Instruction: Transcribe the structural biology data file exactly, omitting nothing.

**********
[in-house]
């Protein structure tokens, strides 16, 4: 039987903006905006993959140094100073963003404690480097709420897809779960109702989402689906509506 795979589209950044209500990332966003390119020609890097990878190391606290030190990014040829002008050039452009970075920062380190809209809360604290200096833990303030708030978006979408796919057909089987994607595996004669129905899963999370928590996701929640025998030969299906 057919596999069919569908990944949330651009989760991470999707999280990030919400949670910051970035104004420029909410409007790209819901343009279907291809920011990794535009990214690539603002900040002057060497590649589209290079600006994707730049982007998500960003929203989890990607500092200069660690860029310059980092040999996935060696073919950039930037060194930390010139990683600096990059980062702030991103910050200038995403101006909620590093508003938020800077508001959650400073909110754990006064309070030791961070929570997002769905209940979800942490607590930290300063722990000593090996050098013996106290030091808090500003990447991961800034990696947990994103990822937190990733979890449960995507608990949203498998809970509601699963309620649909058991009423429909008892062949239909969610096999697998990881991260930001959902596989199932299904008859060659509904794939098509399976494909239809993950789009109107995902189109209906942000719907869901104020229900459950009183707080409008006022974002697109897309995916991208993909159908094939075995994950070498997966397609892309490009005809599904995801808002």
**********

[in-house]
């Protein structure tokens, strides 16, 4: 039987903006905006993959140094100073963003404690480097709420897809779960109702989402689906509506 795979589209950044209500990332966003390119020609890097990878190391606290030190990014040829002008050039452009970075920062380190809209809360604290200096833990303030708030978006979408796919057909089987994607595996004669129905899963999370928590996701929640025998030969299906 057919596999069919569908990944949330651009989760991470999707999280990030919400949670910051970035104004420029909410409007790209819901343009279907291809920011990794535009990214690539603002900040002057060497590649589209290079600006994707730049982007998500960003929203989890990607500092200069660690860029310059980092040999996935060696073919950039930037060194930390010139990683600096990059980062702030991103910050200038995403101006909620590093508003938020800077508001959650400073909110754990006064309070030791961070929570997002769905209940979800942490607590930290300063722990000593090996050098013996106290030091808090500003990447991961800034990696947990994103990822937190990733979890449960995507608990949203498998809970509601699963309620649909058991009423429909008892062949239909969610096999697998990881991260930001959902596989199932299904008859060659509904794939098509399976494909239809993950789009109107995902189109209906942000719907869901104020229900459950009183707080409008006022974002697109897309995916991208993909159908094939075995994950070498997966397609892309490009005809599904995801808002």